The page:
Friday, May 20, 2011

My Mother, the Rice People and the Nail Demon

In her dedicated mission for Taufiq to get some 'smarts', I was enrolled as a student into a University. Did I get them smarts? I don't know, but I certainly got fatter. (From right; the sinner, me mum, Raja Nushirwan, Faizal and the shadowy apparition taking the picture is Shamsul)

I was never too bright. And at one time in my life, I was even skinny. When I was about 5 - 6 years old my mother's friends used to tease her, "Oh, Ba' yah, Don't you feed your son? Look at the scrawny little thing". And the fact I used to get sick almost every month finally persuaded my mother to take drastic measures. She told me a story. Not just any story, mind you, but a big whopper of a lie.

So one day, she took me aside away from prying eyes and informed her youngest son, "Peq (that is what she calls me), do you know that if you don't finish your rice, the rice left in the plate will cry." She paused for dramatic effect, then asked me, "What do you think about that then?" I found that snippet of information interesting, but otherwise I was not affected, I told her. My mom sighed and decided to bring her deception to a higher level. "Well, not only do they cry, but they get angry and will want to punish you!" Finally she caught my attention. At 5 years old, the word 'punish' is very relevant to me. "Angry? What do you mean, Mama?"

"Listen, Peq. When you go to bed, those little rice men will be hiding under your bed, and the moment you fall asleep, they will climb up and carry you off", my mother elaborated. "Whaa? Carry me off where?" I asked, staring at her fearfully. "To the sea, Peq. They will drop you into the middle of the sea." Gulp.

Even at that young age, I had a strong sense of self-preservation. Never mind that I have always been leaving rice unfinished in my plate and still woke up the next morning on dry land and in my bed. Nevermind that any other 5 year old kid would doubt the physical ability of cooked white rice to carry anyone off anywhere, I believed my mom, you see.

So from that day onwards, it became a nightly ritual for me to nervously peer under the bed to see if any of those evil little rice people were there. And I think I started to eat more too, because it was around then that I started my life-long love affair with Maggi Mee instant noodles (curry and chicken flavour) and fried chicken. Some 10 years later, she would have reason to regret her success as my mother pondered upon her fat little son's figure, and started putting me on all sorts of diets to slow down my galloping weight gain.

But I also recall another round of scaremongering by my Mum. From the particular family I was brought up in, to say 'aku' is a big no-no. What is 'aku', you ask? Well, it simply means 'I' or 'me'. But it was considered rude and common to use it, so my mom always said that if I ever say 'aku', then the 'Hantu Paku' (the Nail Ghost) will come and get me. Yes, I know, my young life was full of malicious spirits bent on killing me. Anyway, I wondered how the Hantu Paku looks like, then I saw a picture... it was in my brothers' room. It was frightening... and surely that guy on the right must be the Hantu Paku! See picture below.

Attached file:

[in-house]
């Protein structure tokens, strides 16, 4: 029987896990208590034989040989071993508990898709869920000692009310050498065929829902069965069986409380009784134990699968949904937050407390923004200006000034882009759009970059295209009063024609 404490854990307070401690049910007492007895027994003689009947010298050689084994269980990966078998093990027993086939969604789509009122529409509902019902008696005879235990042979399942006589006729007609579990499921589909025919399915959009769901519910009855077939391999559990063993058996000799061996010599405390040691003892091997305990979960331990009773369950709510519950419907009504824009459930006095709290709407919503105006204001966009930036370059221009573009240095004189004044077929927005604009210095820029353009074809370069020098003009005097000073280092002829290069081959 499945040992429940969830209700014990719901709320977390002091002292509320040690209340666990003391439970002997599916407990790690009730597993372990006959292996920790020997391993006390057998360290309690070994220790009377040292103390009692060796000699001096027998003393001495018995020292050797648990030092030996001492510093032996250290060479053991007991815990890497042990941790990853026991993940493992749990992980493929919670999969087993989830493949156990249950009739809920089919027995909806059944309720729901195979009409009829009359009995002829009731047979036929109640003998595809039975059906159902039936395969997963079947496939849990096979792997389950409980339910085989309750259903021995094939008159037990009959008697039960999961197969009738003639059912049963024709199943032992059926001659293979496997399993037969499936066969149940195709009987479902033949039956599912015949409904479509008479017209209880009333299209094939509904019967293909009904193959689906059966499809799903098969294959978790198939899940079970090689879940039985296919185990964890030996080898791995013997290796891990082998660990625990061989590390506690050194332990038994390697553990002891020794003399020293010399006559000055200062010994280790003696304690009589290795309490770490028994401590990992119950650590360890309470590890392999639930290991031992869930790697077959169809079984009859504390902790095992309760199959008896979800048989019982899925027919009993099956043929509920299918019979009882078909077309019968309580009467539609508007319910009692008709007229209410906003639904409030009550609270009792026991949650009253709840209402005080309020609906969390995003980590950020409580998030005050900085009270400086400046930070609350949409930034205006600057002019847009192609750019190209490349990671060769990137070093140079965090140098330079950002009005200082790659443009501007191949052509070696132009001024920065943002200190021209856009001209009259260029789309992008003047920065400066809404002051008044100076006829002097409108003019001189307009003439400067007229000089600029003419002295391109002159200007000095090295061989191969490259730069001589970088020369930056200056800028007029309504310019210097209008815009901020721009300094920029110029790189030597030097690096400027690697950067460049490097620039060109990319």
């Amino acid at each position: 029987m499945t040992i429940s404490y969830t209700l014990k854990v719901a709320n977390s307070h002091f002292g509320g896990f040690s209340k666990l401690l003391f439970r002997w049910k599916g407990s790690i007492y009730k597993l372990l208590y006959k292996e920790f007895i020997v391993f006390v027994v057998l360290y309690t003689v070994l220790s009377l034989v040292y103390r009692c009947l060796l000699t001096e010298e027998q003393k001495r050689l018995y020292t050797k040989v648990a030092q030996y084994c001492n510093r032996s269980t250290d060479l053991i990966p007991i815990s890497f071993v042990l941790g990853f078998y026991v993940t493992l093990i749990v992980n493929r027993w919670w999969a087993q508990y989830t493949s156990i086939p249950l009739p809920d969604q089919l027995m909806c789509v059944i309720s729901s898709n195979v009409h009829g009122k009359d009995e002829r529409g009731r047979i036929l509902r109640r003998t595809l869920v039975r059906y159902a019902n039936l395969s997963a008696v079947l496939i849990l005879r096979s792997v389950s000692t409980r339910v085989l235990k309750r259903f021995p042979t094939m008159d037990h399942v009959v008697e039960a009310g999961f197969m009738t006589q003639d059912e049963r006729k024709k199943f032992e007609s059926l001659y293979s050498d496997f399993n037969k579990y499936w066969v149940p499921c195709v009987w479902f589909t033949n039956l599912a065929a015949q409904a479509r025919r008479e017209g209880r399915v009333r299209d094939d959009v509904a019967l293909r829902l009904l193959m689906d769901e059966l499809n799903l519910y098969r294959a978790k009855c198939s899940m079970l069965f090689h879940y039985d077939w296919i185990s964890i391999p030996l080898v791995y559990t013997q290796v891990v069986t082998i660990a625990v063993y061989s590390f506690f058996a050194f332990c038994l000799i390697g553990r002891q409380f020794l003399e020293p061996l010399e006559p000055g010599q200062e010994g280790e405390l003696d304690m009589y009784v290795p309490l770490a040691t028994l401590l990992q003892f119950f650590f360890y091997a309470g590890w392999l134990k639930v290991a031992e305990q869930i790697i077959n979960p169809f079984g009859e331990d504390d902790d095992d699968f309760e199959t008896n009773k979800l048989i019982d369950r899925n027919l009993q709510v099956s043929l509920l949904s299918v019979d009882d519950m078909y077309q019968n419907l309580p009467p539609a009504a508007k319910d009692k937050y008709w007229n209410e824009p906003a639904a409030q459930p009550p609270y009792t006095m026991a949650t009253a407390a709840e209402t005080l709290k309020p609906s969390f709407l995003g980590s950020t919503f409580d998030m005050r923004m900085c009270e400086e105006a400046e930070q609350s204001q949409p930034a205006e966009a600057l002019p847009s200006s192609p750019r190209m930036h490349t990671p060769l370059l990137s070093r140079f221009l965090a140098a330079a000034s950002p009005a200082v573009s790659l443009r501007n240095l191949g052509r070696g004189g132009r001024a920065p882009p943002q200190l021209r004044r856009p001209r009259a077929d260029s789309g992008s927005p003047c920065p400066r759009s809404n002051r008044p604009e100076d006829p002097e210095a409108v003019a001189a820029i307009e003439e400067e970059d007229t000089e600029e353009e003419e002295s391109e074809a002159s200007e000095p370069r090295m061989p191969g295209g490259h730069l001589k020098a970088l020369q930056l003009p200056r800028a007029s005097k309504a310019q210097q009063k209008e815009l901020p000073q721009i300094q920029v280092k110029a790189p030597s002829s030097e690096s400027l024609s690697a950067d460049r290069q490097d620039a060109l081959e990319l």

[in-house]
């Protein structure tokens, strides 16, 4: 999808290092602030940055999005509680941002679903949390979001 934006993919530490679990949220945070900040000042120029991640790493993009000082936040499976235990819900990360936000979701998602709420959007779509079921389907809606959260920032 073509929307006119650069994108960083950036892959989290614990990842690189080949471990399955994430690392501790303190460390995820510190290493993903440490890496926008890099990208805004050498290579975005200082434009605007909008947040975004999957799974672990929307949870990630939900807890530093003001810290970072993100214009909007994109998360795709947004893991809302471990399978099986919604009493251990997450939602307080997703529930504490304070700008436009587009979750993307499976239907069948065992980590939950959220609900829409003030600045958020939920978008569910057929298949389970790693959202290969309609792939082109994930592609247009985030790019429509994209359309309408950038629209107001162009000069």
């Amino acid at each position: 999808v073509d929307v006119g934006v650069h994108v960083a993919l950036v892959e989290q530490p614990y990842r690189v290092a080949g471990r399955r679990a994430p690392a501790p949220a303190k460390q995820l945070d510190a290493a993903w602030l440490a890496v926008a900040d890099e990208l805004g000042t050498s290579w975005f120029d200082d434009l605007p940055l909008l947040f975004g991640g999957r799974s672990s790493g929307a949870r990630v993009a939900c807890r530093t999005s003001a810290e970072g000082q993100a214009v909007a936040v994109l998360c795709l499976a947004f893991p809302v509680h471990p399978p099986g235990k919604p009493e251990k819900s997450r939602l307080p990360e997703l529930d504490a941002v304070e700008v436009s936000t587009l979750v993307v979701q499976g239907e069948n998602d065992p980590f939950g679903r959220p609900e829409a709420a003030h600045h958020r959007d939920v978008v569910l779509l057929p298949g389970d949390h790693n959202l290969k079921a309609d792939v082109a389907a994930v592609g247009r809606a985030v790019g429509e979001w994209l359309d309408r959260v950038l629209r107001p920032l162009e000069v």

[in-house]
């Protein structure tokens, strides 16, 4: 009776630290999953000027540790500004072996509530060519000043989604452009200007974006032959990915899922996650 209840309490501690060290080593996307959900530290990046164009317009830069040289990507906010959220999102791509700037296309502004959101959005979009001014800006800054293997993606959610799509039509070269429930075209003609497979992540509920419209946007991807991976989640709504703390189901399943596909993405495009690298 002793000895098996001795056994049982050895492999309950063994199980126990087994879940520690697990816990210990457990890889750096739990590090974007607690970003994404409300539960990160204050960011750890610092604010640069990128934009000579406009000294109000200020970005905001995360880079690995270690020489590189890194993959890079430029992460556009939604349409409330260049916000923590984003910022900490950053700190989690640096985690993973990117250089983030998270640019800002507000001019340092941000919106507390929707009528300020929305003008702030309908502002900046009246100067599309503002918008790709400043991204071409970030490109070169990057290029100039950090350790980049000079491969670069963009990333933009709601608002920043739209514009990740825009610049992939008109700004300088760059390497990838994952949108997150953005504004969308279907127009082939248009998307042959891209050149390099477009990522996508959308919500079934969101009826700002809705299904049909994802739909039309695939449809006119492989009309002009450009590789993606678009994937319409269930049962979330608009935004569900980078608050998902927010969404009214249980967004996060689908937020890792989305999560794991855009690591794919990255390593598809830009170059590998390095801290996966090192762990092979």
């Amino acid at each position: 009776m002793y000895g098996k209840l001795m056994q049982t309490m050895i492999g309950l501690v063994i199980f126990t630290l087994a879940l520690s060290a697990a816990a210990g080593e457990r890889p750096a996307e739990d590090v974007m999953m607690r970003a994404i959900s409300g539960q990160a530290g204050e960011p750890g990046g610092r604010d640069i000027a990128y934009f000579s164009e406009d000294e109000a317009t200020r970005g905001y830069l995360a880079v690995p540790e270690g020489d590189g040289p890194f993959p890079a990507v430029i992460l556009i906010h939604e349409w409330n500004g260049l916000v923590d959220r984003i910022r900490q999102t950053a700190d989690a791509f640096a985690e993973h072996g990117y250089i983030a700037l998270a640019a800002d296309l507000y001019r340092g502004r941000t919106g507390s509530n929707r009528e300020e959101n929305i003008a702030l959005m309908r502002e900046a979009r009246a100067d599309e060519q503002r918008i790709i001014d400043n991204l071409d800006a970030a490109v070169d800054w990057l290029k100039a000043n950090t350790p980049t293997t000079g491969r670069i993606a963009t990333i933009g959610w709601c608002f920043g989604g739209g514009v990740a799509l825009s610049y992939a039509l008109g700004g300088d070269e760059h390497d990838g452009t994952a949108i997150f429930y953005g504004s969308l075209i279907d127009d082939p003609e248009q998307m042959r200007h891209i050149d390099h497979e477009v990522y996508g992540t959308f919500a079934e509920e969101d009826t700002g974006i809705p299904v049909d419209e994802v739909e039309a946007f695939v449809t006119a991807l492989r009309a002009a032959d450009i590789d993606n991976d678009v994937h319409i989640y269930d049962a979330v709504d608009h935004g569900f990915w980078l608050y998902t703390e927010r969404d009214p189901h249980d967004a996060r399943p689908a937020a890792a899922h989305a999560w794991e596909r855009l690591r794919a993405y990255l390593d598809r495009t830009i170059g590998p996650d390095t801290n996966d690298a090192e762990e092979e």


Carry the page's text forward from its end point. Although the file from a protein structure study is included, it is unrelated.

Signs of my dubious intellectual standards didn't just stop there. Up to 8 years old at least, I thought that all those people being gunned down or falling off buildings in television dramas and action movies actually do in fact die. Concepts of stuntmen and special effects were unknown to me back then, but strangely I had some grasp of insurance - "Hmm...", I thought, "Maybe these are really poor people, and they take life insurance before voluntarily dying on camera so that their family can pick up the insurance claim. How sad!"

And for the longest time I also thought that raisins came from a raisin tree. But I guess one of the signal example of my hazy concept of reality had to do with cigarette butts. You see, I speak Malay, and I called cigarette butts 'puting rokok'. And 'puting rokok' in Malay means cigarette teat, so you see I at least had some rationale behind it. You don't smoke a teat... but you know...err babies... You get what I mean. Plus it sounded close to the correct word. Oh how my friends laughed when they heard me say it. No, you fool, they said, its 'puntung rokok' and not 'puting rokok'! Initially I refused to believe them, thinking my teat-theory correct, until finally they showed me a Malay dictionary. Oh... I see.

So not only can I really be dumb, but I can be stubbornly ignorant. And that is why my mother is a saint for loving me, and despite all evidence to the contrary, believing that her son is smart and would perhaps prove to be a productive human being some day. She is a mum, you see. And I guess all mothers are super-optimistic that way about their children. God bless their sweet souls...

Pax Taufiqa.

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